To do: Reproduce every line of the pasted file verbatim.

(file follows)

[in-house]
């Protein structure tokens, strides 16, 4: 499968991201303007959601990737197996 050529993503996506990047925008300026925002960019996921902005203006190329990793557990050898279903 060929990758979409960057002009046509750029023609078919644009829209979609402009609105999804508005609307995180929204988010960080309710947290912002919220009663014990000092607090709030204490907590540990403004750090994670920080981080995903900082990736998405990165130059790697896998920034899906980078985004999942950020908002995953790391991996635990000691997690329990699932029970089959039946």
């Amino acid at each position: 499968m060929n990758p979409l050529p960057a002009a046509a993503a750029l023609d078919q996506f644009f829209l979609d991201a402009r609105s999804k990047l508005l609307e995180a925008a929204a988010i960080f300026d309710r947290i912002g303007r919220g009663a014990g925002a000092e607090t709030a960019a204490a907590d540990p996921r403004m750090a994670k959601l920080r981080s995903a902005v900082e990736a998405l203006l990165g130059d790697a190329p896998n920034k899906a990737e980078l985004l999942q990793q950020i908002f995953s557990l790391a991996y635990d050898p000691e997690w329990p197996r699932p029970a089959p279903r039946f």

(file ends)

[in-house]
């Protein structure tokens, strides 16, 4: 499968991201303007959601990737197996 050529993503996506990047925008300026925002960019996921902005203006190329990793557990050898279903 060929990758979409960057002009046509750029023609078919644009829209979609402009609105999804508005609307995180929204988010960080309710947290912002919220009663014990000092607090709030204490907590540990403004750090994670920080981080995903900082990736998405990165130059790697896998920034899906980078985004999942950020908002995953790391991996635990000691997690329990699932029970089959039946």
């Amino acid at each position: 499968m060929n990758p979409l050529p960057a002009a046509a993503a750029l023609d078919q996506f644009f829209l979609d991201a402009r609105s999804k990047l508005l609307e995180a925008a929204a988010i960080f300026d309710r947290i912002g303007r919220g009663a014990g925002a000092e607090t709030a960019a204490a907590d540990p996921r403004m750090a994670k959601l920080r981080s995903a902005v900082e990736a998405l203006l990165g130059d790697a190329p896998n920034k899906a990737e980078l985004l999942q990793q950020i908002f995953s557990l790391a991996y635990d050898p000691e997690w329990p197996r699932p029970a089959p279903r039946f």